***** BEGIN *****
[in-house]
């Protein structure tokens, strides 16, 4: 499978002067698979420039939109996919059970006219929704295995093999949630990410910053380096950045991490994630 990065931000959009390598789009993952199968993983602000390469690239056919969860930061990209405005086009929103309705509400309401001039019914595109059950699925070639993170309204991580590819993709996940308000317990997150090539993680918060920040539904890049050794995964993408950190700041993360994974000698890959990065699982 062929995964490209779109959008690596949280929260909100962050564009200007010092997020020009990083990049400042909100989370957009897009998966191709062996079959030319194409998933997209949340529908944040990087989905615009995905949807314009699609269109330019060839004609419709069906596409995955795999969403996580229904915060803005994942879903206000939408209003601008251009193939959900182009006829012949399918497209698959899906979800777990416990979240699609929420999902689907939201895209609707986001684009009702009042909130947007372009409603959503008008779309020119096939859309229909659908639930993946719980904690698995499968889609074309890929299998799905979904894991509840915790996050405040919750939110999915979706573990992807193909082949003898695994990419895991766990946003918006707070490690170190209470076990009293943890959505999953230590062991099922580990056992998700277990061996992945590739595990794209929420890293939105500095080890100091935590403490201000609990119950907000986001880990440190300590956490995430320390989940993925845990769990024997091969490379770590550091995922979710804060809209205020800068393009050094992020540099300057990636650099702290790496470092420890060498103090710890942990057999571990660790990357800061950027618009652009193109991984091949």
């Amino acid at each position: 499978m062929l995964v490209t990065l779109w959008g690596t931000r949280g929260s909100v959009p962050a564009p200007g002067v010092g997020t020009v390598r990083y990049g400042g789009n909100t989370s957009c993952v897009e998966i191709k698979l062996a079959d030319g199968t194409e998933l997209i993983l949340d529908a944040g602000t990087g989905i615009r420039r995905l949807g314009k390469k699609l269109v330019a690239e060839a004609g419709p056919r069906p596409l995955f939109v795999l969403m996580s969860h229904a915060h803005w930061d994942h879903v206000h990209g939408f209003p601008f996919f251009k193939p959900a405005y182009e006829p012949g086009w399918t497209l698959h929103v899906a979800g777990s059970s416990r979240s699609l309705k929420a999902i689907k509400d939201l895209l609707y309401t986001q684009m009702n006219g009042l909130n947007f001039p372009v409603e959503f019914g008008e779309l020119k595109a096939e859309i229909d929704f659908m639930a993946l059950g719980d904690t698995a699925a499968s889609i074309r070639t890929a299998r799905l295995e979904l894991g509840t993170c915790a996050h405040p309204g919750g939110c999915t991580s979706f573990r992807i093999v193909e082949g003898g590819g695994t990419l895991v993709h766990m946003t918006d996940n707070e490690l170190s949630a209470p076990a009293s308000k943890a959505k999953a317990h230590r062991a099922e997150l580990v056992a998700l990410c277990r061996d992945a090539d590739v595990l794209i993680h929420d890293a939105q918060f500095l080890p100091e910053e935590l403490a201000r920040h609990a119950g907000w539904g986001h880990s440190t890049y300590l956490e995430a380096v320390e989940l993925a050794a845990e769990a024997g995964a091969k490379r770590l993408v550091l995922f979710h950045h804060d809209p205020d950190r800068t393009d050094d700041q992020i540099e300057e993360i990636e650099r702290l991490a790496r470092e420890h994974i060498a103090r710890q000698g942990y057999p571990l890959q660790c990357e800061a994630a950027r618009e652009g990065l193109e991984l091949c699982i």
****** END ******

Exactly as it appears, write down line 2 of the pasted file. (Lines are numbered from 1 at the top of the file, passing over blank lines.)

């Protein structure tokens, strides 16, 4: 499978002067698979420039939109996919059970006219929704295995093999949630990410910053380096950045991490994630 990065931000959009390598789009993952199968993983602000390469690239056919969860930061990209405005086009929103309705509400309401001039019914595109059950699925070639993170309204991580590819993709996940308000317990997150090539993680918060920040539904890049050794995964993408950190700041993360994974000698890959990065699982 062929995964490209779109959008690596949280929260909100962050564009200007010092997020020009990083990049400042909100989370957009897009998966191709062996079959030319194409998933997209949340529908944040990087989905615009995905949807314009699609269109330019060839004609419709069906596409995955795999969403996580229904915060803005994942879903206000939408209003601008251009193939959900182009006829012949399918497209698959899906979800777990416990979240699609929420999902689907939201895209609707986001684009009702009042909130947007372009409603959503008008779309020119096939859309229909659908639930993946719980904690698995499968889609074309890929299998799905979904894991509840915790996050405040919750939110999915979706573990992807193909082949003898695994990419895991766990946003918006707070490690170190209470076990009293943890959505999953230590062991099922580990056992998700277990061996992945590739595990794209929420890293939105500095080890100091935590403490201000609990119950907000986001880990440190300590956490995430320390989940993925845990769990024997091969490379770590550091995922979710804060809209205020800068393009050094992020540099300057990636650099702290790496470092420890060498103090710890942990057999571990660790990357800061950027618009652009193109991984091949």